Harvard Macy Community Blog

Fostering the ongoing connectedness of health professions educators committed to transforming health care delivery and education.

Once a scholar, forever a scholar

Blog authors: Aida Darweish and Nouf (Nova) Al-Rumaihi

Attending Harvard Macy Institute courses brings a unique kind of excitement to those who attend, and this is a sentiment expressed by many faculty and scholars. As a scholar, the most striking part of Harvard Macy courses is creating a psychologically safe, positive learning environment. This optimizes learners’ interactions and has a tremendous effect on immediate and later outcomes of the learning process. In a safe learning environment, all learners can share their experiences and express their opinions without embarrassment at any point. The other thing that is unique about HMI courses is creating a community of practice where we are connected forever, where we receive advice and share thoughts from long life colleagues and friends from all over the world. They are always ready to help and collaborate on medical education projects.

Last summer, we attended the Harvard Macy Institute Leading Innovations in Health Care and Education course in Boston. As a result, we were asked by Margaret Hay (Educators ‘10, Assessment ‘10, Leaders ‘11) to serve as course faculty for the “Leadership and Innovation in Healthcare” course at the Monash Institute for Health and Clinical Education (MIHCE, Monash University, Australia). This course is a unique collaboration between the MICHE and the Harvard Macy Institute (Boston, USA), and was held in the United Arab Emirates in November 2017. We were amazed to meet so many dedicated educators and innovators from around the world including Australia, New Zealand, Egypt, Saudi Arabia, the United States, and United Arab Emirates. Indeed, we were no longer scholars, but now valuable members of the core faculty team!

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Is What You Know Wrong? The Cost of Knowledge Growth and Decay

“But what do I really need to know!?” asks the concerned student. Being the sage health professions educator you are, you respond with a turning of the table. “What would your patient would want you to know?”

Although seemingly glib, this axiom has helped guide the depth and breadth of curricula for decades. Health professions education has traditionally been defined largely by a student’s ability to compile and recall the voluminous amounts of knowledge necessary for the safe and effective practice of their discipline. What does this mean in the context of competency-based education? What happens when what was once true is now false?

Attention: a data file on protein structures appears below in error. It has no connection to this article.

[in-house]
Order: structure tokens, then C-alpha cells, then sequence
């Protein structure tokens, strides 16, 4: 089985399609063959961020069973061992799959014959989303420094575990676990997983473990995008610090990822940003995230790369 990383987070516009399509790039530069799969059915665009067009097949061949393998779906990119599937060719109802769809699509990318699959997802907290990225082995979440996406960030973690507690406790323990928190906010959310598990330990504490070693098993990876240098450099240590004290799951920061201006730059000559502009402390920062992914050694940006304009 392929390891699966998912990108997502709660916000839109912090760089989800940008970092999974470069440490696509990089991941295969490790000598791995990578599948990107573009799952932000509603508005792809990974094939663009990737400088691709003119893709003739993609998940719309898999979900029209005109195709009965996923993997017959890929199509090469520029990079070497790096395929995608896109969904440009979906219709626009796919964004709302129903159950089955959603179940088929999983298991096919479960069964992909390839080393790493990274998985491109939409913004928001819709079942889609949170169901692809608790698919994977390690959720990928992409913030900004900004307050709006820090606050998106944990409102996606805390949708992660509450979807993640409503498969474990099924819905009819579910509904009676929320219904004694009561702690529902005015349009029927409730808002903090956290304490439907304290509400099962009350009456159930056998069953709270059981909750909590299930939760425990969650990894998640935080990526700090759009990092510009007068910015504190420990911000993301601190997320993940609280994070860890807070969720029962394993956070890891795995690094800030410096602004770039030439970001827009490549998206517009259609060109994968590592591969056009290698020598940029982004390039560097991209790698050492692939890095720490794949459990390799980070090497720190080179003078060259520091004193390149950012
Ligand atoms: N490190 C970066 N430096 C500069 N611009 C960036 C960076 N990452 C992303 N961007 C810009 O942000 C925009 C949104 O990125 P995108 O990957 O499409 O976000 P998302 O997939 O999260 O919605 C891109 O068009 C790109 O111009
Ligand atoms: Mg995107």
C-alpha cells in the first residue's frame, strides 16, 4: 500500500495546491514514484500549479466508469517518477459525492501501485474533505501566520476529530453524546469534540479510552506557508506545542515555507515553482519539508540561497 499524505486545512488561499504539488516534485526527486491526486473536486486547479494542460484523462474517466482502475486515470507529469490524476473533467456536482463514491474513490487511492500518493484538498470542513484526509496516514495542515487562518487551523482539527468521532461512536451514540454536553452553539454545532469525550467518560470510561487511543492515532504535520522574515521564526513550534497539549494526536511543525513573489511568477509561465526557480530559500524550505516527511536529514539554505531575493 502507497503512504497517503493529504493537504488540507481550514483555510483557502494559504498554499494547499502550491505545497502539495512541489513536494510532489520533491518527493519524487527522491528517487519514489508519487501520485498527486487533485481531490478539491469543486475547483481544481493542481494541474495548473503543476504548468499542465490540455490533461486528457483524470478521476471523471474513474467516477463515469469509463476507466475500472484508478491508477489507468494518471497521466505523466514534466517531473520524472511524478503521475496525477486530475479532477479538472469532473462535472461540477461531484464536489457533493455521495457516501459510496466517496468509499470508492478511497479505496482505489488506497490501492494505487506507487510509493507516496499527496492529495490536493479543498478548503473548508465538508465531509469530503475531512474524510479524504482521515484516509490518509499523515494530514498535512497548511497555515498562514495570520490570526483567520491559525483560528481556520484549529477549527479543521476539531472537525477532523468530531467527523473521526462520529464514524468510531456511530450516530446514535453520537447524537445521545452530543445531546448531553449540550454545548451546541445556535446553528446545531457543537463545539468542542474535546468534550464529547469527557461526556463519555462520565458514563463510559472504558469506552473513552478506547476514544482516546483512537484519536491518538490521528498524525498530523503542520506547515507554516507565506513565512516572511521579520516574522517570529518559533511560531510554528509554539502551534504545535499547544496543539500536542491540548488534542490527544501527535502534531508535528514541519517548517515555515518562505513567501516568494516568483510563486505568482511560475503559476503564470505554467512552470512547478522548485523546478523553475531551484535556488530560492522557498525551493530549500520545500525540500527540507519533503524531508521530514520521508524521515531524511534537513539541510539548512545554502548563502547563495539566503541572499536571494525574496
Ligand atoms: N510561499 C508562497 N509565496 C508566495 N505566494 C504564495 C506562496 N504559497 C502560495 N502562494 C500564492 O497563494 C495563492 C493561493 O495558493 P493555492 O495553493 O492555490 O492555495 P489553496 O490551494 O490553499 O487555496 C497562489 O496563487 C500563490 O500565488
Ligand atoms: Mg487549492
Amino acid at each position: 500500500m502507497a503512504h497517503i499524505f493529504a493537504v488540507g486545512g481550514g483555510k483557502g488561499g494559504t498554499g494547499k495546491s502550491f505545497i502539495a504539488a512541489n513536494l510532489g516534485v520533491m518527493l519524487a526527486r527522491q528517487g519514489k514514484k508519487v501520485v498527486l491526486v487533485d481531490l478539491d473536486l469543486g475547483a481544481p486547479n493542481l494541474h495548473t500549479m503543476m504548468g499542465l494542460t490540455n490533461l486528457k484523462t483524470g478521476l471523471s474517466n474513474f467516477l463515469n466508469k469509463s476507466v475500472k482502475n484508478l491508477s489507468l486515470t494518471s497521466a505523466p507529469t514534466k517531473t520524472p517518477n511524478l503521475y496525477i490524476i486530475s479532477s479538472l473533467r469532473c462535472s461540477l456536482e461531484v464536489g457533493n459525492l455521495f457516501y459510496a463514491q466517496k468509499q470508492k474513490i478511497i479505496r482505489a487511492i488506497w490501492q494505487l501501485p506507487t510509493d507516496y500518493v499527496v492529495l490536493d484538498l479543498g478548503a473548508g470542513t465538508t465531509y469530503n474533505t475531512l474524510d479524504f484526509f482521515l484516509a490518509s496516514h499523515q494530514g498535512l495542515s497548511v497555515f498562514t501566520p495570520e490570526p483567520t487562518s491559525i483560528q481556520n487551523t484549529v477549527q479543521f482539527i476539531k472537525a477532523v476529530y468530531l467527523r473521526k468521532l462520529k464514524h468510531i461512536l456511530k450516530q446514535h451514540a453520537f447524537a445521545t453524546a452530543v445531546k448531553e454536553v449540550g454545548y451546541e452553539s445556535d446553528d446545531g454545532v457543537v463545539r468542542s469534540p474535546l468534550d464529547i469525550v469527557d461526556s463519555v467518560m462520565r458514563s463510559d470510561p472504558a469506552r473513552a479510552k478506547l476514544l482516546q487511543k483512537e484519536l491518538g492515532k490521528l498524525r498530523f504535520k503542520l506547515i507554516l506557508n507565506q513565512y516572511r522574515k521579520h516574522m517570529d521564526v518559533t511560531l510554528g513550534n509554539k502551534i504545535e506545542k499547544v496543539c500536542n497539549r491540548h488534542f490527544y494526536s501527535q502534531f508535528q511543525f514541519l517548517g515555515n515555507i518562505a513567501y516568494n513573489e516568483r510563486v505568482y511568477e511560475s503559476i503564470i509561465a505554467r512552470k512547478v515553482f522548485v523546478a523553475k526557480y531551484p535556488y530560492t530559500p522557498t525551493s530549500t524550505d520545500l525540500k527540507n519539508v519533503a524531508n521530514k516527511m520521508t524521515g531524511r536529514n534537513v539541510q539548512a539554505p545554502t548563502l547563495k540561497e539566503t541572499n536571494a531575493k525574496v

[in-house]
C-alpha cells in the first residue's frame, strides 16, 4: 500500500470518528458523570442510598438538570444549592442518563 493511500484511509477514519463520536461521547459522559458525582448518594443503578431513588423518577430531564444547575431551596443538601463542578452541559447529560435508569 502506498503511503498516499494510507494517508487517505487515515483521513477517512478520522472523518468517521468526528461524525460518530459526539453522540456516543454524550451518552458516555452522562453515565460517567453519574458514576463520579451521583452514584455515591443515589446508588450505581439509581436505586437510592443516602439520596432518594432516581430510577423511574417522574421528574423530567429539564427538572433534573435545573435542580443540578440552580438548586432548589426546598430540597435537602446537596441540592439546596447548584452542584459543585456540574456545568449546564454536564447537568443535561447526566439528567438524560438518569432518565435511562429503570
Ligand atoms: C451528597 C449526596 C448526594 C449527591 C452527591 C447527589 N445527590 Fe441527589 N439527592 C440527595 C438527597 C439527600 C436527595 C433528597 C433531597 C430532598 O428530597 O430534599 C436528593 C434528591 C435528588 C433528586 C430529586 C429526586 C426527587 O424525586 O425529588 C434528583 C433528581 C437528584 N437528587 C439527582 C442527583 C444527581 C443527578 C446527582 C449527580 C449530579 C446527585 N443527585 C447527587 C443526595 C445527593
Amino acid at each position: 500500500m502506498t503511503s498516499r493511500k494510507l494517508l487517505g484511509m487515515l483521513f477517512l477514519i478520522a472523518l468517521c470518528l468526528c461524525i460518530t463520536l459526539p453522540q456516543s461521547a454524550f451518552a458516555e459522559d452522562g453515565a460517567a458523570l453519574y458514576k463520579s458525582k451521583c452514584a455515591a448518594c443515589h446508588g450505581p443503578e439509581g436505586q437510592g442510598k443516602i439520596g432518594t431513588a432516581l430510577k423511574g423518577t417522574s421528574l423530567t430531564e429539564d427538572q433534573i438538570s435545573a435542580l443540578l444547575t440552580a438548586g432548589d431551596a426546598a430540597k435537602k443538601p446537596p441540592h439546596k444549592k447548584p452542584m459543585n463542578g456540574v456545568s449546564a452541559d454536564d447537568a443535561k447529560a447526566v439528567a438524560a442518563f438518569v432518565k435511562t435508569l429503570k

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#MedEdPearls October 2018 - Microaggressions

Microaggressions are “brief and commonplace daily verbal, behavioral, or environmental indignities, whether intentional or unintentional, that communicate hostile, derogatory, or negative . . . slights and insults” (Sue et al., 2007).

Microaggressions can have a macro affect, particularly when considering the cumulative burden for individuals and organizations over time. Microaggressions show up everywhere in society including in our classrooms, clinics, hallways, on social media, in our neighborhood watch app, and at the grocery store!

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Embracing Technology to Maximize Your Academic Productivity

As clinician educators, our time is increasingly limited. Often, we must balance competing roles as clinicians, teachers, and program administrators. On top of that, we are expected to produce scholarship as part of our institution’s academic mission and for career advancement. However, the increasing availability of technology provides new opportunities for scholarly output and dissemination. This post will highlight three strategies for using technology to maximize your scholarly output.

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Deploy team science principles to mend “silos” in academic medicine

Though it is difficult to predict the future, it is safe to say that collaborative, cross-disciplinary approaches to complex societal problems are here to stay. This is evidenced by team science, a collaborative and cross-disciplinary approach that has accomplished biomedical breakthroughs once considered impossible. Making the most of the opportunities that team science has to offer may seem fraught with the challenges of adapting from a solo-investigator culture to one of collaboration; however, new advances become possible through this methodology.

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